"Let books be your dining table, / And you shall be full of delights. / Let them be your
And you shall sleep restful nights" (St. Ephraim the Syrian).

Friday, September 14, 2012

Quo Vadis Syria?

Set for release next week is a very timely book that treats a country much in the news, and of much concern to Eastern Christians worried about their confreres there in what had once been a relatively peaceful place with relatively amicable (though not problem-free) Orthodox-Muslim relations: Davis Lesch, Syria: The Fall of the House of Assad (Yale University Press, 2012), 288pp.

About this book the publisher tells us:
When Syrian President Bashar al-Assad came to power upon his father's death in 2000, many in- and outside Syria held high hopes that the popular young doctor would bring long-awaited reform, that he would be a new kind of Middle East leader capable of guiding his country toward genuine democracy. David Lesch was one of those who saw this promise in Assad. A widely respected Middle East scholar and consultant, Lesch came to know the president better than anyone in the West, in part through a remarkable series of meetings with Assad between 2004 and 2009. Yet for Lesch, like millions of others, Assad was destined to disappoint. In this timely book, the author explores Assad's failed leadership, his transformation from bearer of hope to reactionary tyrant, and his regime's violent response to the uprising of his people in the wake of the Arab Spring.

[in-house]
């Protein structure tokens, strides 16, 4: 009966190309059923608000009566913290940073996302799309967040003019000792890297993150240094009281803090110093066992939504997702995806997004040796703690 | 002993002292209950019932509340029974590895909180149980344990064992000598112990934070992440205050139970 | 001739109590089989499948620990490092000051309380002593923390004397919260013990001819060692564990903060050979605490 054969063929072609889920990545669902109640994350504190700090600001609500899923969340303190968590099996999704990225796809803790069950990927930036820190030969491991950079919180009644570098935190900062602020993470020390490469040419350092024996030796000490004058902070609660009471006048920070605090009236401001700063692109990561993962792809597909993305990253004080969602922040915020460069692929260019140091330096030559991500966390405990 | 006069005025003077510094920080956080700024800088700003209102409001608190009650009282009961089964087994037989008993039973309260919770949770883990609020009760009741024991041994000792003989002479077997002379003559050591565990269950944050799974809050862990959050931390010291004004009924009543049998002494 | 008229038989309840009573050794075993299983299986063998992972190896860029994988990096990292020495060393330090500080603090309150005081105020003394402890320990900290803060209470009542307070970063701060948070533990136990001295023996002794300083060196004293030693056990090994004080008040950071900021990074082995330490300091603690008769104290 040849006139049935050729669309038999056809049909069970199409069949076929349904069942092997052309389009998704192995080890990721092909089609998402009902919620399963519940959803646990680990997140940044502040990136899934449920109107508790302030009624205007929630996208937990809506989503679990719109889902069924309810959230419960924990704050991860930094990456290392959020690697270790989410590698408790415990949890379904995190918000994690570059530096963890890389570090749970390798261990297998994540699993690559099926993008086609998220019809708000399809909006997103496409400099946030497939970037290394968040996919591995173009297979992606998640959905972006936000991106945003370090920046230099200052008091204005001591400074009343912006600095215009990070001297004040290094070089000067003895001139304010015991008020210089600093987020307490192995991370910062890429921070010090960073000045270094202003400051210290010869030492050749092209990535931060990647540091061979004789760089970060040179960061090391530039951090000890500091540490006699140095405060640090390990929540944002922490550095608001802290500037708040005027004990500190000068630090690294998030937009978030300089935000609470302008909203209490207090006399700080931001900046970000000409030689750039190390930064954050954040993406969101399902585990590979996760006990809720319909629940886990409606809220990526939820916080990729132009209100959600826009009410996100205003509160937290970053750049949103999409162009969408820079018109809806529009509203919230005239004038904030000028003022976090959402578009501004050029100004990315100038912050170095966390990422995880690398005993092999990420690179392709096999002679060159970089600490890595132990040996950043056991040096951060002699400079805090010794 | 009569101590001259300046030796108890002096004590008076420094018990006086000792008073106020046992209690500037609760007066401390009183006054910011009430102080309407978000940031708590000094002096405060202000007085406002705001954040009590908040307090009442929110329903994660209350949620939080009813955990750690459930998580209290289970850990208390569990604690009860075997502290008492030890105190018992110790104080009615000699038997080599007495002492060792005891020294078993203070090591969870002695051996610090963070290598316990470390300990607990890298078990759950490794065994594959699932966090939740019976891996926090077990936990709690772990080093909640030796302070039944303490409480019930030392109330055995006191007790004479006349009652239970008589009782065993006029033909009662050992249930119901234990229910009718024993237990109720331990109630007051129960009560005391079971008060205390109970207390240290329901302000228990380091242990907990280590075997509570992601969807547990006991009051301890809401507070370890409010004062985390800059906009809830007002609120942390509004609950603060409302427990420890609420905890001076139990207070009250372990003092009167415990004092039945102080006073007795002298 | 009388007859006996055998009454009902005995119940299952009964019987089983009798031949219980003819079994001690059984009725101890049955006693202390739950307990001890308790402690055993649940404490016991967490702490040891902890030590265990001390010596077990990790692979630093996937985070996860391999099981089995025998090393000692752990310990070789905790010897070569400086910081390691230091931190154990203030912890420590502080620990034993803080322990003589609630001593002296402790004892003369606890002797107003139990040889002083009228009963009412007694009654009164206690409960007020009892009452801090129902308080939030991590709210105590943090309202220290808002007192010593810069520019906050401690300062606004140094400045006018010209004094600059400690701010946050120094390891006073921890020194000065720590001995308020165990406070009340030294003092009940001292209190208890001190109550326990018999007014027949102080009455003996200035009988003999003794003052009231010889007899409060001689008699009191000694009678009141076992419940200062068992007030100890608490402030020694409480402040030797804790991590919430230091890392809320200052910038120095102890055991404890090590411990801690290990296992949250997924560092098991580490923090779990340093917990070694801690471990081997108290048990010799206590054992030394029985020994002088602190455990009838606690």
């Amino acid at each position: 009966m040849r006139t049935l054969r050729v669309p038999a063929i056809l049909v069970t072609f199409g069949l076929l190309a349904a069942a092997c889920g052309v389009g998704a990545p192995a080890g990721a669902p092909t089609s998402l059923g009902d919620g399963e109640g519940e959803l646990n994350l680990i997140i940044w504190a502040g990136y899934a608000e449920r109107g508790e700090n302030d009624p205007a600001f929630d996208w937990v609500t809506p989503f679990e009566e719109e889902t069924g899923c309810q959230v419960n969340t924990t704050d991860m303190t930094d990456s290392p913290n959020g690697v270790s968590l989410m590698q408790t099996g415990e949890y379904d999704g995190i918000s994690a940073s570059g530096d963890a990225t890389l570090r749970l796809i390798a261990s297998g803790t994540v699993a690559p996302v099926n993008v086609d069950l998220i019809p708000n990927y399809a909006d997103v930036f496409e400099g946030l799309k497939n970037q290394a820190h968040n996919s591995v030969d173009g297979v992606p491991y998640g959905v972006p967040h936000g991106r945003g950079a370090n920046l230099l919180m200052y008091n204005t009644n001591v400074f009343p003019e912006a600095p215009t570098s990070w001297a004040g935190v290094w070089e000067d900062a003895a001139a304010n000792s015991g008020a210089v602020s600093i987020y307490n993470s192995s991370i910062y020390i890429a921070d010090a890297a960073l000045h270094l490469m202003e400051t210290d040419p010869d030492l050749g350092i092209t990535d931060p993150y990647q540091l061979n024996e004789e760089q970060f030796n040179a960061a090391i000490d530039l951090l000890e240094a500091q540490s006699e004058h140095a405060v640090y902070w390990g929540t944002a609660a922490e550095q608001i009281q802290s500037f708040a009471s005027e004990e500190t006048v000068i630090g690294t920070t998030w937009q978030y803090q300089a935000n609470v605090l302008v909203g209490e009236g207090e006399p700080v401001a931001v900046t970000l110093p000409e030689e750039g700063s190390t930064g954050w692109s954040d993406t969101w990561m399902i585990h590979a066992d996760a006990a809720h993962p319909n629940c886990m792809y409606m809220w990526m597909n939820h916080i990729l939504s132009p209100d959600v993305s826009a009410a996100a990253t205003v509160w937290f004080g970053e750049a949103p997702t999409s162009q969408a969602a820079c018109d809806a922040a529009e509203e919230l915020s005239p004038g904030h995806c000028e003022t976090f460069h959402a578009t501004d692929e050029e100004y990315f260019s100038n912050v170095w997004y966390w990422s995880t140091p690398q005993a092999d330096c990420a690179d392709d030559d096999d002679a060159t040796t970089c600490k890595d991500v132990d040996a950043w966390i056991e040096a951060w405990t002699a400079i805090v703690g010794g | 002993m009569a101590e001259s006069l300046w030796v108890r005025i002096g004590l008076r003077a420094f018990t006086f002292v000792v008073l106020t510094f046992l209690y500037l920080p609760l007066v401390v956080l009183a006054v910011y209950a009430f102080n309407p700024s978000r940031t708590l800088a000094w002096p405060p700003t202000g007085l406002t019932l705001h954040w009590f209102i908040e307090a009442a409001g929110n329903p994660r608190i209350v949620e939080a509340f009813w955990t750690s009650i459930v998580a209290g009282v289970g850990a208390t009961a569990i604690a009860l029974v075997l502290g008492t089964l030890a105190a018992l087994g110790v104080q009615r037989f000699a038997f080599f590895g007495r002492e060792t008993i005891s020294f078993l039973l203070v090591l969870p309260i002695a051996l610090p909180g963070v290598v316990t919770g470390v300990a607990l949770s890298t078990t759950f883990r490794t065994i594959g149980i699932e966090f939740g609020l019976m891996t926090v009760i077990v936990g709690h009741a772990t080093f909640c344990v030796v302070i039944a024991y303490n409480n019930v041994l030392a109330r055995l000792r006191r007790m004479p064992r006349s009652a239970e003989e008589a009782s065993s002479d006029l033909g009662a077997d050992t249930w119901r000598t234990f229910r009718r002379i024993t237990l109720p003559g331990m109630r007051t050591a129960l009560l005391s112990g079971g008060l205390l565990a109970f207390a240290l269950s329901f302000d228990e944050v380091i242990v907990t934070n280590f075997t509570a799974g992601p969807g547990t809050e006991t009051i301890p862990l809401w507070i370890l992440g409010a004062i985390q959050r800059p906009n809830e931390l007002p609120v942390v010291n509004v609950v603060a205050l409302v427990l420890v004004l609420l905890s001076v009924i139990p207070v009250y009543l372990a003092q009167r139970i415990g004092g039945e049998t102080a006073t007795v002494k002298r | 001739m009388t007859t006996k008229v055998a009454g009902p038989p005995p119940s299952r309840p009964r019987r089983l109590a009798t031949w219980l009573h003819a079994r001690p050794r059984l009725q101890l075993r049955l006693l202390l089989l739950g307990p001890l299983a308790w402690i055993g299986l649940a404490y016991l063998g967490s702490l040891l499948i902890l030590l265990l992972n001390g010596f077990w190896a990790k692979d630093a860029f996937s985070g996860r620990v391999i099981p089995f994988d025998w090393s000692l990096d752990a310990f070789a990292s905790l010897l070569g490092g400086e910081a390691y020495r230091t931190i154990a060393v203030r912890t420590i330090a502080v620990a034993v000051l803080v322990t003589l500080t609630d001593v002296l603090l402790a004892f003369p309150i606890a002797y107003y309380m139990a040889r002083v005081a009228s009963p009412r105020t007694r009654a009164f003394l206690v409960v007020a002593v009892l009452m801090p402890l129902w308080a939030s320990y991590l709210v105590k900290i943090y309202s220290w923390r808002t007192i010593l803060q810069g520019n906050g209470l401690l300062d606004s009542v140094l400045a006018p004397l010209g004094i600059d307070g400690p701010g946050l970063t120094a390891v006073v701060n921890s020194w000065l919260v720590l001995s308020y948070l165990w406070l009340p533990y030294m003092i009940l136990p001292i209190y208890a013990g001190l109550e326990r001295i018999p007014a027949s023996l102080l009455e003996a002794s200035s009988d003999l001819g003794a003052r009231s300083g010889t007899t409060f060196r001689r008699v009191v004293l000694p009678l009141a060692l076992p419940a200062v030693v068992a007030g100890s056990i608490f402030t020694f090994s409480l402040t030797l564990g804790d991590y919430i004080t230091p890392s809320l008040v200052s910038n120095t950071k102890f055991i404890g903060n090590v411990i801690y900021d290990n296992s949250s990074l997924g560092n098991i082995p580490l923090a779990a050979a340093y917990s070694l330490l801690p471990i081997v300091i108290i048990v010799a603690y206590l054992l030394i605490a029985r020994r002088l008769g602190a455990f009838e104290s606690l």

Lesch charts Assad's turn toward repression and the inexorable steps toward the violence of 2011 and 2012. The book recounts the causes of the Syrian uprising, the regime's tactics to remain in power, the responses of other nations to the bloodshed, and the determined efforts of regime opponents. In a thoughtful conclusion, the author suggests scenarios that could unfold in Syria's uncertain future.

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